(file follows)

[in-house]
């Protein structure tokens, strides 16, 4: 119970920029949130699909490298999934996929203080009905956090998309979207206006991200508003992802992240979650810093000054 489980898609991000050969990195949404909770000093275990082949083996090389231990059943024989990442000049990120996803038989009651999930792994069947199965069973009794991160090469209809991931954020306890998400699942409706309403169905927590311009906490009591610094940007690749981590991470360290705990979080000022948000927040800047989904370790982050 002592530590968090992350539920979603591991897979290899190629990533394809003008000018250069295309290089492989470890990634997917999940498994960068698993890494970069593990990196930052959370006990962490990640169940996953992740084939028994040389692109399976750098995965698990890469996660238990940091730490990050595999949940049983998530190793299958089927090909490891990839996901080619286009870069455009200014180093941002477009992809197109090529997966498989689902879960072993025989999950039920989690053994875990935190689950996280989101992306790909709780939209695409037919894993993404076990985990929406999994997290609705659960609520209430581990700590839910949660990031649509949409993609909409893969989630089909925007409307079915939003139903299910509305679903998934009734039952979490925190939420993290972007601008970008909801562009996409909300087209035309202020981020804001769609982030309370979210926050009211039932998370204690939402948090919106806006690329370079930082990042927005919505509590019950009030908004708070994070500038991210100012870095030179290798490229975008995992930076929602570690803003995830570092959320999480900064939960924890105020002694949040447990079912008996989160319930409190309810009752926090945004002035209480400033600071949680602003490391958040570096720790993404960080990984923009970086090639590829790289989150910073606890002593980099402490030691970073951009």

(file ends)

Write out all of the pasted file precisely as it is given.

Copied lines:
[in-house]
């Protein structure tokens, strides 16, 4: 119970920029949130699909490298999934996929203080009905956090998309979207206006991200508003992802992240979650810093000054 489980898609991000050969990195949404909770000093275990082949083996090389231990059943024989990442000049990120996803038989009651999930792994069947199965069973009794991160090469209809991931954020306890998400699942409706309403169905927590311009906490009591610094940007690749981590991470360290705990979080000022948000927040800047989904370790982050 002592530590968090992350539920979603591991897979290899190629990533394809003008000018250069295309290089492989470890990634997917999940498994960068698993890494970069593990990196930052959370006990962490990640169940996953992740084939028994040389692109399976750098995965698990890469996660238990940091730490990050595999949940049983998530190793299958089927090909490891990839996901080619286009870069455009200014180093941002477009992809197109090529997966498989689902879960072993025989999950039920989690053994875990935190689950996280989101992306790909709780939209695409037919894993993404076990985990929406999994997290609705659960609520209430581990700590839910949660990031649509949409993609909409893969989630089909925007409307079915939003139903299910509305679903998934009734039952979490925190939420993290972007601008970008909801562009996409909300087209035309202020981020804001769609982030309370979210926050009211039932998370204690939402948090919106806006690329370079930082990042927005919505509590019950009030908004708070994070500038991210100012870095030179290798490229975008995992930076929602570690803003995830570092959320999480900064939960924890105020002694949040447990079912008996989160319930409190309810009752926090945004002035209480400033600071949680602003490391958040570096720790993404960080990984923009970086090639590829790289989150910073606890002593980099402490030691970073951009």